Andy Card: I Have Seen John McCain's Anger
As published at NewsMax.com
President Bush's chief of staff, Andrew H. "Andy" Card, Jr. has observed Senator John McCain's notorious outbursts of anger first-hand, Card said in his first extensive interview since leaving the White House.
Referring to the Republican front-runner for president, Card said, "Sometimes he was pretty angry, but I felt as if he was putting on a show. I don't know if it was an emotional eruption or for effect."
In a July 5 NewsMax.com article, former Senator Bob Smith, a New Hampshire Republican who served with McCain on the Senate Armed Services Committee, said, "I have witnessed incidents where he has used profanity at colleagues and exploded at colleagues.... He would disagree about something and then explode.
"It was incidents of irrational behavior. We've all had incidents where we have gotten angry, but I've never seen anyone act like that."
McCain's outbursts often erupted when other members rebuffed his requests for support during his bid in 2000 for the Republican nomination for president, the story said.
"He had very few friends in the Senate," said former Senator Smith, who dealt with McCain almost daily. "He has a lot of support around the country, but I don't think he has a lot of support from people who know him well."
McCain has alternately denied he is given to outbursts of anger and admitted he struggles to control his anger. The March 20 Baltimore Sun quoted McCain as saying, "... for someone to say that McCain became just angry and yelled or even raised my voice or -- it's just not true."
Interviewed in the living room of his northern Virginia home, Andy Card said he thought McCain could turn his anger on or off. McCain would say, "I don't want to deal with you anymore, or I don't want to deal with this topic anymore, or I don't want to deal with this subject or whatever."
Card said McCain would seem to "flip the switch and turn [his anger] off. It was less with me, and more what I was observing [at meetings]."
McCain, Romney Working for 2008
Card said that while McCain is ahead, the race for the Republican nomination in 2008 is wide open.
"McCain is clearly the front-runner because the media wants him to be, he has the biggest name recognition, and he's got the campaign organization that has been tested," Card said. "He has attracted some people from some other campaign organizations. So I think he actually has a better infrastructure in place than the other candidates."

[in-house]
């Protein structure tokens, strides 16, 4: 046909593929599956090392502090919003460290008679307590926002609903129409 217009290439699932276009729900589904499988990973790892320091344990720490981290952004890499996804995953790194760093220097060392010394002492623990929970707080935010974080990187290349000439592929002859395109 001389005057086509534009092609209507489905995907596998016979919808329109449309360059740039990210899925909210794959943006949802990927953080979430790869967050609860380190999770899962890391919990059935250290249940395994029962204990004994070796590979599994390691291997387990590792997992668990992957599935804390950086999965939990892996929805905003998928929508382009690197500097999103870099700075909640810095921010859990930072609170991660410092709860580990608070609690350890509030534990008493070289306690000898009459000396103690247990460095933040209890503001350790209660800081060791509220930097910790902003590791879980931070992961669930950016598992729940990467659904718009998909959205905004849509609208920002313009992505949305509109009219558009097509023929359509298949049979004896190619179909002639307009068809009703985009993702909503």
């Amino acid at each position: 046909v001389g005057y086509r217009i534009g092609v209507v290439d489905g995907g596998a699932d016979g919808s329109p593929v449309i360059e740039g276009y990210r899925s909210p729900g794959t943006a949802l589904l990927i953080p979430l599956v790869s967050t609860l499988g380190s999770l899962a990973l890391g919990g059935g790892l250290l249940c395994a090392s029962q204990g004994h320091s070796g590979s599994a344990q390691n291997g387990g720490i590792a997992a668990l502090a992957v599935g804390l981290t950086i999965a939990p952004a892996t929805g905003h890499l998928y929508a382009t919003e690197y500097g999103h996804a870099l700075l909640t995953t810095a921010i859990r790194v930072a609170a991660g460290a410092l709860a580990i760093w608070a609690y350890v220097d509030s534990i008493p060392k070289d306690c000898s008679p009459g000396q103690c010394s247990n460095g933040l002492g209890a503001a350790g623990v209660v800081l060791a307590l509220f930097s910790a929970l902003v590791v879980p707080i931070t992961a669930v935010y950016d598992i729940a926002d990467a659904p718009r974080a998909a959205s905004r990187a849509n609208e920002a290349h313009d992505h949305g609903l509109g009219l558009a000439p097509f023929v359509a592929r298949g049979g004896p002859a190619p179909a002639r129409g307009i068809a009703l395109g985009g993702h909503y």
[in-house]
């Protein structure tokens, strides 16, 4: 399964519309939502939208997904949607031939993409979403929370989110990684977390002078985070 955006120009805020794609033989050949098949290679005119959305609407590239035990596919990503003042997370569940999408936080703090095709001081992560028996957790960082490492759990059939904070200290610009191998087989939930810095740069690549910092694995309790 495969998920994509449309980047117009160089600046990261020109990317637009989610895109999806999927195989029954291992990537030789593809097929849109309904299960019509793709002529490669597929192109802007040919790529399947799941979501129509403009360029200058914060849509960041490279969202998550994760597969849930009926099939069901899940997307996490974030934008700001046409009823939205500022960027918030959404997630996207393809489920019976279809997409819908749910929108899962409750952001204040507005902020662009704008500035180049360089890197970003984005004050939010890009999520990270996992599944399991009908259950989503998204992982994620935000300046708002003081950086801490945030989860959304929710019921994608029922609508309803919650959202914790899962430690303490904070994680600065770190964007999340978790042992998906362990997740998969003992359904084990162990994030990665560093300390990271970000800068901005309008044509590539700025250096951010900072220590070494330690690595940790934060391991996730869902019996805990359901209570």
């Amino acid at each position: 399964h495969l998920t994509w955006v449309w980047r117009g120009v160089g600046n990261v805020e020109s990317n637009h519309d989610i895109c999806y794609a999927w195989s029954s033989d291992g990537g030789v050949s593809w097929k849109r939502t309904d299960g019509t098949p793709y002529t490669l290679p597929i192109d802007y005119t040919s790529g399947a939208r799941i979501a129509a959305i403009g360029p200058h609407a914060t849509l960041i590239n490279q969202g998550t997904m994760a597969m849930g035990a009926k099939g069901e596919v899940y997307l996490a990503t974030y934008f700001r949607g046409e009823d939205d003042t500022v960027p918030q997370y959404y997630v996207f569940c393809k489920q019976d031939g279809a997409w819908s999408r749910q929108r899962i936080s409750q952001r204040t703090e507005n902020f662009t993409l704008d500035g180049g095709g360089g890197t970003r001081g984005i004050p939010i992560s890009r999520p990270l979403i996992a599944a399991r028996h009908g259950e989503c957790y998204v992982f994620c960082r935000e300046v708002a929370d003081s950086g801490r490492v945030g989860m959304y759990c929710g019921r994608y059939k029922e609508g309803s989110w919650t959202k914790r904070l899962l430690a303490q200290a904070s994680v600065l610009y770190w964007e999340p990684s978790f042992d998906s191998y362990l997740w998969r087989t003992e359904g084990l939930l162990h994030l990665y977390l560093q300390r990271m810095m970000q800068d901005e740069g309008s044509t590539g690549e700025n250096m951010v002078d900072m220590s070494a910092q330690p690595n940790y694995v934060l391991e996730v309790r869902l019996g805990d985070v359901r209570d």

Card said that while both Rudy Giuliani and George Pataki have been "increasingly active," people don't realize how active Mitt Romney has been, especially in New Hampshire, South Carolina, and Iowa.
"I don't think that the national media have paid as much attention to that as is warranted," Card said.
"I think the ground to the left will have a lot of people trying to own it," he said. "The ground to the right may not have very many people trying to own it. You have George Allen and Newt Gingrich. And then the question is, where is McCain? Is he left or right? The media wants him left. Some of his voting record suggests he's right."
Card said he is confident the Republicans will do well in congressional elections this November. "When they do well, that will give a different definition to the base. The media are trying to give definition today. But I think it's too early to tell."
President Bush's Legacy
As for the current White House occupant, George Bush, "He is comfortable that history will judge him, and it won't be by the latest event," Card said.
"He is very decisive," Card said. "He understands that you have to be in a position to make tough decisions rather than try to avoid them. And he doesn't rush to any decisions, contrary to the perception. He's not a 'ready-shoot-aim person.' He really is a 'I'm ready, I'm going to take careful aim, and I may shoot.'
"I've watched him as he challenged his advisers. He wanted candid recommendations. But when it came time for a decision, he did not shirk responsibility."
Card said Bush understands that he must inspire others to win their support. At the same time, he is not driven by polls or the news media.
"I'm grateful for the courage that he has shown as a leader," Card said. "And -- this is very difficult for a political figure to have -- he has the courage to be alone. I have found that it isn't so much that the president has the courage to be alone, it's that the president doesn't feel that he should do anything just to have friends."
The Privilege of Knowing
When he was chief of staff, Card was known for getting up at 4:20 a.m. He said he now arises at 5 a.m. and has breakfast with his wife, the Rev. Kathleene Card. He reads the Washington Post and Washington Times but not The New York Times.
What did Card most like about being chief of staff for almost five and a half years?
"The knowledge," he said. "I mean, I don't know that I was all-knowing, but I think I was as close to all-knowing as anyone can be and not be president. I believe the president was very candid with me, and that to my knowledge, I had the information that the president had when he had to make tough decisions. And that's a great privilege."